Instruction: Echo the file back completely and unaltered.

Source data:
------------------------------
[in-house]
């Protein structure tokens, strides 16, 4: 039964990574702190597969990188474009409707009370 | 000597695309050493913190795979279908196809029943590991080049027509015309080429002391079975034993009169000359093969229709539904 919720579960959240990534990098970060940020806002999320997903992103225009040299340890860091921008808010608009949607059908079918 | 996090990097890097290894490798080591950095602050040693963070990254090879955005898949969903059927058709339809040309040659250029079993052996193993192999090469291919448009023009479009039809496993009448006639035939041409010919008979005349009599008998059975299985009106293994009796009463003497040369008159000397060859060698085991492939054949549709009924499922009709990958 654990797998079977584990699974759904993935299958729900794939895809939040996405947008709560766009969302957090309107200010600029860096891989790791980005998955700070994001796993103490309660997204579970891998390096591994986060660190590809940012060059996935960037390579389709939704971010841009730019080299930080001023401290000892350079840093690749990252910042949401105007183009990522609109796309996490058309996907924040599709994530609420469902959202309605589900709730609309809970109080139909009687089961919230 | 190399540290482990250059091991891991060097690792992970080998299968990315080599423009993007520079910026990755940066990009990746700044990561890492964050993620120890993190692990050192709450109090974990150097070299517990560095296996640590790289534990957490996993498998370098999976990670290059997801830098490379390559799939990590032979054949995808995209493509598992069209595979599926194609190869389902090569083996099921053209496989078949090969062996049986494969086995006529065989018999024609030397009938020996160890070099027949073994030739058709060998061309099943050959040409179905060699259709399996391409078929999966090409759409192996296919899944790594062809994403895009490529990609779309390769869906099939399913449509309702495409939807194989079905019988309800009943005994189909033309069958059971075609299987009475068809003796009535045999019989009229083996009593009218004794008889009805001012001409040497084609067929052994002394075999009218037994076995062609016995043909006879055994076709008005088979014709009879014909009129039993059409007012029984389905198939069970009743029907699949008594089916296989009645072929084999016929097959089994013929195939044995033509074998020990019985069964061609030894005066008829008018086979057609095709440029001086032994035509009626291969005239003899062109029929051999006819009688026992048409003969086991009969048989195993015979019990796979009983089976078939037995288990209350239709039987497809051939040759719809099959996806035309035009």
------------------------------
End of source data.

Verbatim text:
[in-house]
């Protein structure tokens, strides 16, 4: 039964990574702190597969990188474009409707009370 | 000597695309050493913190795979279908196809029943590991080049027509015309080429002391079975034993009169000359093969229709539904 919720579960959240990534990098970060940020806002999320997903992103225009040299340890860091921008808010608009949607059908079918 | 996090990097890097290894490798080591950095602050040693963070990254090879955005898949969903059927058709339809040309040659250029079993052996193993192999090469291919448009023009479009039809496993009448006639035939041409010919008979005349009599008998059975299985009106293994009796009463003497040369008159000397060859060698085991492939054949549709009924499922009709990958 654990797998079977584990699974759904993935299958729900794939895809939040996405947008709560766009969302957090309107200010600029860096891989790791980005998955700070994001796993103490309660997204579970891998390096591994986060660190590809940012060059996935960037390579389709939704971010841009730019080299930080001023401290000892350079840093690749990252910042949401105007183009990522609109796309996490058309996907924040599709994530609420469902959202309605589900709730609309809970109080139909009687089961919230 | 190399540290482990250059091991891991060097690792992970080998299968990315080599423009993007520079910026990755940066990009990746700044990561890492964050993620120890993190692990050192709450109090974990150097070299517990560095296996640590790289534990957490996993498998370098999976990670290059997801830098490379390559799939990590032979054949995808995209493509598992069209595979599926194609190869389902090569083996099921053209496989078949090969062996049986494969086995006529065989018999024609030397009938020996160890070099027949073994030739058709060998061309099943050959040409179905060699259709399996391409078929999966090409759409192996296919899944790594062809994403895009490529990609779309390769869906099939399913449509309702495409939807194989079905019988309800009943005994189909033309069958059971075609299987009475068809003796009535045999019989009229083996009593009218004794008889009805001012001409040497084609067929052994002394075999009218037994076995062609016995043909006879055994076709008005088979014709009879014909009129039993059409007012029984389905198939069970009743029907699949008594089916296989009645072929084999016929097959089994013929195939044995033509074998020990019985069964061609030894005066008829008018086979057609095709440029001086032994035509009626291969005239003899062109029929051999006819009688026992048409003969086991009969048989195993015979019990796979009983089976078939037995288990209350239709039987497809051939040759719809099959996806035309035009």